Kauai News

Monk Seal Rescued on Oʻahu in Stable Condition at Big Island Hospital

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The Marine Mammal Center, the world’s largest marine mammal hospital, admitted an endangered Hawaiian monk seal suffering from fishing gear ingestion and moderate malnutrition at its hospital in Kailua-Kona on the Big Island.

The juvenile male monk seal, known by researchers as N2, is currently in stable condition.

Hooked juvenile Hawaiian monk seal N2 was captured and rescued Jan. 27 at Hanauma Bay on Oʻahu. Credit: NOAA Fisheries (Permit #18786).

“The ingested fishing gear clearly impacted this monk seal’s condition and we’re hopeful thanks to a successful procedure, that this animal is on the road to a full recovery,” said Dr. Sophie Whoriskey, the Marine Mammal Center’s Hawaiian monk seal conservation veterinarian. “We’re proud to be able to support patients like N2 as the only partner organization permitted by (National Oceanic and Atmospheric Administration) Fisheries to treat and rehabilitate Hawaiian monk seals. We will do everything we can to give this endangered animal a second chance to return to his ocean home.”

Hawaiian monk seals suffer from very high rates of entanglement in ocean trash and fishing gear, as well as ingestion of fishing hooks.


During the seal’s initial critical care period, Marine Mammal Center experts stabilized the animal before performing a successful procedure to remove an ingested hook from his stomach. During the procedure, the team also took a series of blood samples and a fecal sample for further analysis.

The center’s veterinary team noted that N2 was moderately malnourished but is alert and quiet. The plan is to slowly begin offering sustainably caught live and dead fish feedings as well as subcutaneous fluids to help boost his nutritional status and hydration in the coming days.

N2 made the trip from Oʻahu to the Marine Mammal Center’s Kona hospital thanks to a combined effort from local responders.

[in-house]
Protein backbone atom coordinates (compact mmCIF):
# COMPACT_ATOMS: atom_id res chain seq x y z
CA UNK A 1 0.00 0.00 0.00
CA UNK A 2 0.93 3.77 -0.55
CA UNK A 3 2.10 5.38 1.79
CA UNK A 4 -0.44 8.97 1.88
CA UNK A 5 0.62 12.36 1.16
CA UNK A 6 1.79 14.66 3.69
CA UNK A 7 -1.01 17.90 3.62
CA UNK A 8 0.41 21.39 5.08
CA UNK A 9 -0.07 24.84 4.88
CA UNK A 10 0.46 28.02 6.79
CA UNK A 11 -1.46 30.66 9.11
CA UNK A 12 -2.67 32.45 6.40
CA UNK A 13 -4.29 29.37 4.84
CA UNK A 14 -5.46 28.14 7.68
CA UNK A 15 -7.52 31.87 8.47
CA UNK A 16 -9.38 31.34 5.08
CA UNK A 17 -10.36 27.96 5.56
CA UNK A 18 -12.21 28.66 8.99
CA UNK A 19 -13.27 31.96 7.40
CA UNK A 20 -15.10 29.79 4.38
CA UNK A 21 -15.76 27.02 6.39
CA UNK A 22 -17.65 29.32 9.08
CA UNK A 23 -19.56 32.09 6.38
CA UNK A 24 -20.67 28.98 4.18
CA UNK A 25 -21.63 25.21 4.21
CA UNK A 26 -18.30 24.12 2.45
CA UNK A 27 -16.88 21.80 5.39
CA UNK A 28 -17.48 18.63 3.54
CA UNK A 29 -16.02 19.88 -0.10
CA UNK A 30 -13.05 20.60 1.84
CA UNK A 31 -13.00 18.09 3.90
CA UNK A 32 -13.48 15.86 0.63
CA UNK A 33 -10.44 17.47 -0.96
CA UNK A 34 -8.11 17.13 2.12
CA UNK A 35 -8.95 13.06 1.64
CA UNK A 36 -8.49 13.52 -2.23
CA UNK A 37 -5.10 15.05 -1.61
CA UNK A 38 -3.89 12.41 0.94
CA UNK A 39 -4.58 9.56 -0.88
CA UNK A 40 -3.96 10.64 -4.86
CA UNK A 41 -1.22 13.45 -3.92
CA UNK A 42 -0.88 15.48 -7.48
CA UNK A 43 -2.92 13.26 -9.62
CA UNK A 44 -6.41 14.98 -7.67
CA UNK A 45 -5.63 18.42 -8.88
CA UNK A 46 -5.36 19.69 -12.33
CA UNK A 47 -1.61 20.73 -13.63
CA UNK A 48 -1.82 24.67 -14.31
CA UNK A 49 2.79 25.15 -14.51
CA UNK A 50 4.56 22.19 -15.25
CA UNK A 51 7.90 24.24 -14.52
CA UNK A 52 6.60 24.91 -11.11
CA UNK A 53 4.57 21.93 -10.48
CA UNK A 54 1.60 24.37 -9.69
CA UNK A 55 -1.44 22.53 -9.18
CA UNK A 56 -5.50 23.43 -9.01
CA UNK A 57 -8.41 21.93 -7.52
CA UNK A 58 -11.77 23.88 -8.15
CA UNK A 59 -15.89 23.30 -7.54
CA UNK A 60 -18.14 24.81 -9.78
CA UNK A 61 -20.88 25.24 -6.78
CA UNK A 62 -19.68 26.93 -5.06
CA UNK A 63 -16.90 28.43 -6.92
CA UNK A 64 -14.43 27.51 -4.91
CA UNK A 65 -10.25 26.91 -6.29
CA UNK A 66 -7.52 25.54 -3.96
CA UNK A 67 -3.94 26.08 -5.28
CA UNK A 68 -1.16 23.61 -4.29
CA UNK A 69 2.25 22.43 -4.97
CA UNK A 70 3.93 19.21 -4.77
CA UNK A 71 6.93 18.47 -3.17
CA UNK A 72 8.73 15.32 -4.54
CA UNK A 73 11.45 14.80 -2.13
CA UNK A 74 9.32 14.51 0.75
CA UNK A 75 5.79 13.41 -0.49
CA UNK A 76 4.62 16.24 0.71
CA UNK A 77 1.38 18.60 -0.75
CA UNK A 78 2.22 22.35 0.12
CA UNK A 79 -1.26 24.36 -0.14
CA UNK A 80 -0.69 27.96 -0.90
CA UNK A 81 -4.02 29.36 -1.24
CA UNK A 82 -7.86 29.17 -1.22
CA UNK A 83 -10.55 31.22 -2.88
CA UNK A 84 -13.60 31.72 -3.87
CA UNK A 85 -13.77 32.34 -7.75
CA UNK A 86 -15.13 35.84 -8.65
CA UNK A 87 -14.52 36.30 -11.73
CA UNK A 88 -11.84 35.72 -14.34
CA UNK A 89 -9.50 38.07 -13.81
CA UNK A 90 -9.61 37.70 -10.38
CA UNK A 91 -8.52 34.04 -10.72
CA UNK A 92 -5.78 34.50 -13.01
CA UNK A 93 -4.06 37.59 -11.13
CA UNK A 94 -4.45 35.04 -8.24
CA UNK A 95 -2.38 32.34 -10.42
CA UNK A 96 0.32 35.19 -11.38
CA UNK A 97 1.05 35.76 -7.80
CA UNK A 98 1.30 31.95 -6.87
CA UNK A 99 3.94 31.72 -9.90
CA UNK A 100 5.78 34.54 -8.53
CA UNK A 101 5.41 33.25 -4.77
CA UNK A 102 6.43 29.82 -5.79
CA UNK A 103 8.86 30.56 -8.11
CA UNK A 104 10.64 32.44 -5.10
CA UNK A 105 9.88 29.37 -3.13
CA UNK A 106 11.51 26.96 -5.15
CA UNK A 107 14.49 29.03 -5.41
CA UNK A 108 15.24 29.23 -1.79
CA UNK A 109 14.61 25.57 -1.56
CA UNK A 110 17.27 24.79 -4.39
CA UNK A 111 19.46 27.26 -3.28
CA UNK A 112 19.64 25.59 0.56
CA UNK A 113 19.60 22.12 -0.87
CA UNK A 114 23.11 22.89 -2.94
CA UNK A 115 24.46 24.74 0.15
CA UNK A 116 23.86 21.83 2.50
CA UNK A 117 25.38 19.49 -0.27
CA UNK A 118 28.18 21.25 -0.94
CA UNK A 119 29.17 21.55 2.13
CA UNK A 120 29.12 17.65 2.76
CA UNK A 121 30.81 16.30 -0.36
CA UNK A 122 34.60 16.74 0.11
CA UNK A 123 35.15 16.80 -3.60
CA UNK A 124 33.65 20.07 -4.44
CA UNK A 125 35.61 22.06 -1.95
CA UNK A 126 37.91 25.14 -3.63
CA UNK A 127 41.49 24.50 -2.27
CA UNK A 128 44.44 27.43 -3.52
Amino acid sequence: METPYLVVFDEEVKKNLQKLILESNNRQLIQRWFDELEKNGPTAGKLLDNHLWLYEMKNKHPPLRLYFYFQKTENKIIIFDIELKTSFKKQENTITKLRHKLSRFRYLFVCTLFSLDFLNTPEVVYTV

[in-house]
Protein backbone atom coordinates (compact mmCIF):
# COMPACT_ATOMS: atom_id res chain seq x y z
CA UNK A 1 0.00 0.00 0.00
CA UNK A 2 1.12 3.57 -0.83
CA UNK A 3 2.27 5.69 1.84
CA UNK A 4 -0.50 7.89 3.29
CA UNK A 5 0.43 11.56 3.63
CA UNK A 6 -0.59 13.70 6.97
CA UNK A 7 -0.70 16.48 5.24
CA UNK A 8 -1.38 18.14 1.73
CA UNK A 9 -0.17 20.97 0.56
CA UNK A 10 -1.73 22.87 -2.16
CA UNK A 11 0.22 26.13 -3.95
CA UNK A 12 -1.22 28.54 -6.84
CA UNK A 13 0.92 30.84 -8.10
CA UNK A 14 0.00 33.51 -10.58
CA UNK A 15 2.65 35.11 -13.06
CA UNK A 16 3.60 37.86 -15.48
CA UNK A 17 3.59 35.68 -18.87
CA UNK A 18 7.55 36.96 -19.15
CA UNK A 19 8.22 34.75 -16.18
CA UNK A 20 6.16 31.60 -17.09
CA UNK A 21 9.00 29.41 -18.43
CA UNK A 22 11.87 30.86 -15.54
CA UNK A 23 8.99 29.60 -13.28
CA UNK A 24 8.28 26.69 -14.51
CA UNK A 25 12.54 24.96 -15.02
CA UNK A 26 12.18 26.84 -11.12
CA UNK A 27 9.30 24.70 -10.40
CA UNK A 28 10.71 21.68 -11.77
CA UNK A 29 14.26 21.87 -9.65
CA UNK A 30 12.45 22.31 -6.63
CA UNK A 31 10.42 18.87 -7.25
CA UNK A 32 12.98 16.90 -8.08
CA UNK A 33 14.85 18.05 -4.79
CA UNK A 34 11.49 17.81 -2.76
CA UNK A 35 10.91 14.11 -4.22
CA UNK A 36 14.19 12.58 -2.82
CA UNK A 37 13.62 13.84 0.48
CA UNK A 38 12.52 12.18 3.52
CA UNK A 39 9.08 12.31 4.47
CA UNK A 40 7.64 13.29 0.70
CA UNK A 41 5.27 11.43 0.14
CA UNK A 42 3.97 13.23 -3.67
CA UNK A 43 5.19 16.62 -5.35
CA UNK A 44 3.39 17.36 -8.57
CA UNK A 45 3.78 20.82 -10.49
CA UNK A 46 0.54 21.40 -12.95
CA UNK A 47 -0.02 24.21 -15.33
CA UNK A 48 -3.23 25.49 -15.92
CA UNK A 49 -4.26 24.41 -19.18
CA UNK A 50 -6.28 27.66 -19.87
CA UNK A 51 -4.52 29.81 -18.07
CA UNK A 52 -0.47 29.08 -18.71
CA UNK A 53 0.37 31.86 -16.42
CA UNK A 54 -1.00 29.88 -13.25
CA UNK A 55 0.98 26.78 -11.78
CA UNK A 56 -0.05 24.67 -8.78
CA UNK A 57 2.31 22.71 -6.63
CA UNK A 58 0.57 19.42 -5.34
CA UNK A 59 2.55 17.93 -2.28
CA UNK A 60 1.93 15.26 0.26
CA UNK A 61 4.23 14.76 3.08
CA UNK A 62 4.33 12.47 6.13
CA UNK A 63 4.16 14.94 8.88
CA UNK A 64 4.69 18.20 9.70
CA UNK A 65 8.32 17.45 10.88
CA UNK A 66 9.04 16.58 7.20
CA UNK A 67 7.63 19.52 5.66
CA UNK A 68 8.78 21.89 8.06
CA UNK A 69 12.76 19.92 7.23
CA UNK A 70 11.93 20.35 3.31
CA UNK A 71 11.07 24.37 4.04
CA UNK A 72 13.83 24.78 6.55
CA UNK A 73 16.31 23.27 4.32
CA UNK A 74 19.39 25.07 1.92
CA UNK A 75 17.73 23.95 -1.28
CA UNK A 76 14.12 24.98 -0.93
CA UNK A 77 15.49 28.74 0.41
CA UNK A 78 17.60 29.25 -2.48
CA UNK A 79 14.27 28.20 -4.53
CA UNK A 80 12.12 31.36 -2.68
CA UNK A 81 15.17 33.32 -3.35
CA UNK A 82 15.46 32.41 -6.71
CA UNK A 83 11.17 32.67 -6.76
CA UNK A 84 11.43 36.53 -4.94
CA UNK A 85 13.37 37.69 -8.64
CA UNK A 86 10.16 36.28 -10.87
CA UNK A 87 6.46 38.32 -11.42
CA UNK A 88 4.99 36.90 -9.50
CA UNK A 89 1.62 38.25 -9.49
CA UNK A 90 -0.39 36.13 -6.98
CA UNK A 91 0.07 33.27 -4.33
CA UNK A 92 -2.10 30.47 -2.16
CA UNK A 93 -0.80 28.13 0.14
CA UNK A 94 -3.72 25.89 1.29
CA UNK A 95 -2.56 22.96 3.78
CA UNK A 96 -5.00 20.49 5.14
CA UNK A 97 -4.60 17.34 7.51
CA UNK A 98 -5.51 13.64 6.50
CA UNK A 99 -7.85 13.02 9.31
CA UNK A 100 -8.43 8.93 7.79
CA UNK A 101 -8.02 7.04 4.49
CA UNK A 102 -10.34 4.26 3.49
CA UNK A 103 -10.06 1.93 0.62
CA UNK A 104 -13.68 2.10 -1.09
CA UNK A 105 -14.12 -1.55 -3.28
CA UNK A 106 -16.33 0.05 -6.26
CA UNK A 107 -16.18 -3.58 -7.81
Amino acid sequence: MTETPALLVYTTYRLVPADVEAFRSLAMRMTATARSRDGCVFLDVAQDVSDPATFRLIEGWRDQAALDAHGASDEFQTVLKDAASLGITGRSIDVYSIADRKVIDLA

On Jan. 22, NOAA received a report of a seal on the Ka Iwi Coastline with a wire fishing leader and a swivel hanging from its mouth. NOAA Fisheries staff responded to evaluate the seal’s condition, but it was not possible to attempt to remove the gear at the time because of logistical constraints.

Hawaiʻi Marine Animal Response then deployed 13 people, for 54 hours, spanning five days to look for and ultimately find the seal Jan. 27 at Hanauma Bay. Trained experts from NOAA and HMAR performed a successful rescue that day, and the response team transported the seal to NOAA’s Daniel K. Inouye Regional Center in Honolulu.

Because of the seal’s condition and need for long-term rehabilitation after the endoscopy procedure, NOAA initiated travel plans to bring the seal to the Marine Mammal Center’s hospital on the Big Island. The U.S. Coast Guard airlifted the seal Jan. 28 as part of training operations.


The public should keep a safe distance from monk seals and report sightings on Hawai‘i Island to the Marine Mammal Center’s response team by calling the 24-hour hotline at 808-987-0765.

Report hooked, stranded or entangled monk seals to the NOAA Fisheries statewide toll-free hotline at 1-888-256-9840.

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